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Yellowstone

Yellowstone networks at WAR! Kevin Costner show is hit with new drama as Peacock places rival ads while it airs on CBS to get fans to switch services

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Yellowstone is known for creating plenty of drama with its tense storylines, but now that drama is spilling over to the networks distributing the show.

The Kevin Costner–starring show has become a modest hit in reruns for CBS, which began showing the series to traditional television viewers earlier this month.

But NBCUniversal’s streaming service Peacock has had the streaming rights to the series since it’s first season, and many viewers saw the show there, years before CBS began airing reruns.

Yellowstone is known for creating plenty of drama with its tense storylines, but now that drama is spilling over to the networks distributing the show.

The Kevin Costner–starring show has become a modest hit in reruns for CBS, which began showing the series to traditional television viewers earlier this month.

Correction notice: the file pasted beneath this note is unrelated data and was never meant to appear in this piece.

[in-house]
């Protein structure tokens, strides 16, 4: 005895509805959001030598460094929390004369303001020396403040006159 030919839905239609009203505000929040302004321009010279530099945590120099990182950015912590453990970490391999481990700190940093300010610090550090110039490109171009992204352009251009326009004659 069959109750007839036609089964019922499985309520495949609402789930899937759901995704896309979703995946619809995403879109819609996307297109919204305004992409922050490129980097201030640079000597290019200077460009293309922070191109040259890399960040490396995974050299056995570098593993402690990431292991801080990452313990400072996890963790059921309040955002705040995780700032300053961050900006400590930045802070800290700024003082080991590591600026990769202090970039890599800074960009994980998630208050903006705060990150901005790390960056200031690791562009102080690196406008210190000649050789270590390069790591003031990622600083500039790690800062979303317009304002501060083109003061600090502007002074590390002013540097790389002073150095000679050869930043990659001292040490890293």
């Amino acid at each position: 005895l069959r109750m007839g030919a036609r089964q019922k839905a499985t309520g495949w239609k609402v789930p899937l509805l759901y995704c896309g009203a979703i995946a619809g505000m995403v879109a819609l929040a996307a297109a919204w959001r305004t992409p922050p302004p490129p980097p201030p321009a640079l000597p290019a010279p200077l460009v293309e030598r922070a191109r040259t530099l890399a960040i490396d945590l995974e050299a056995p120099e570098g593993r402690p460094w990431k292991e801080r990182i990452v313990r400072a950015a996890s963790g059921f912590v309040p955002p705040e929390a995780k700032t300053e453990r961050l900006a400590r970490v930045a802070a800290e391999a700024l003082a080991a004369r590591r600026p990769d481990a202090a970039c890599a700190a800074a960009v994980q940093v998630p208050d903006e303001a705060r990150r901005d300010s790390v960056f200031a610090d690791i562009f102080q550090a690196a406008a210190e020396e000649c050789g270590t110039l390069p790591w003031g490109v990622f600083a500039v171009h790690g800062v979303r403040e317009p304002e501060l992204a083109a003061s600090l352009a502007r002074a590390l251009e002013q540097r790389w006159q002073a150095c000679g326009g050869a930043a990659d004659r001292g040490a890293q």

But NBCUniversal’s streaming service Peacock has had the streaming rights to the series since it’s first season, and many viewers saw the show there, years before CBS began airing reruns.

Now Peacock has begun airing ads on CBS during its Yellowstone broadcasts to urge fans to log in to the service to watch the show there instead, where they can also see the original show, rather than version edited to appease broadcast television censors.

The direct competition for viewers by rival networks is an unusual development, according to Variety, though it may ultimately still benefit CBS’ parent company Paramount Global.

The latest rerun of Yellowstone reportedly featured two commercials from Peacock that aired during the hour-long show.

‘Peacock has all episodes of Yellowstone,’ the ad announced in large block letters while showing a montage from the Western melodrama.

‘Stream every season now,’ it continued, which seemed to urge new fans to switch to a service where they could satisfy their curiosity with some binge watching, rather than waiting week to week for the reruns to air.

‘This is a declaration of war,’ one of the characters says at the end of the clip to end on a humorous note.

Part of the battle between CBS and Peacock is due to the convoluted distribution history of Yellowstone.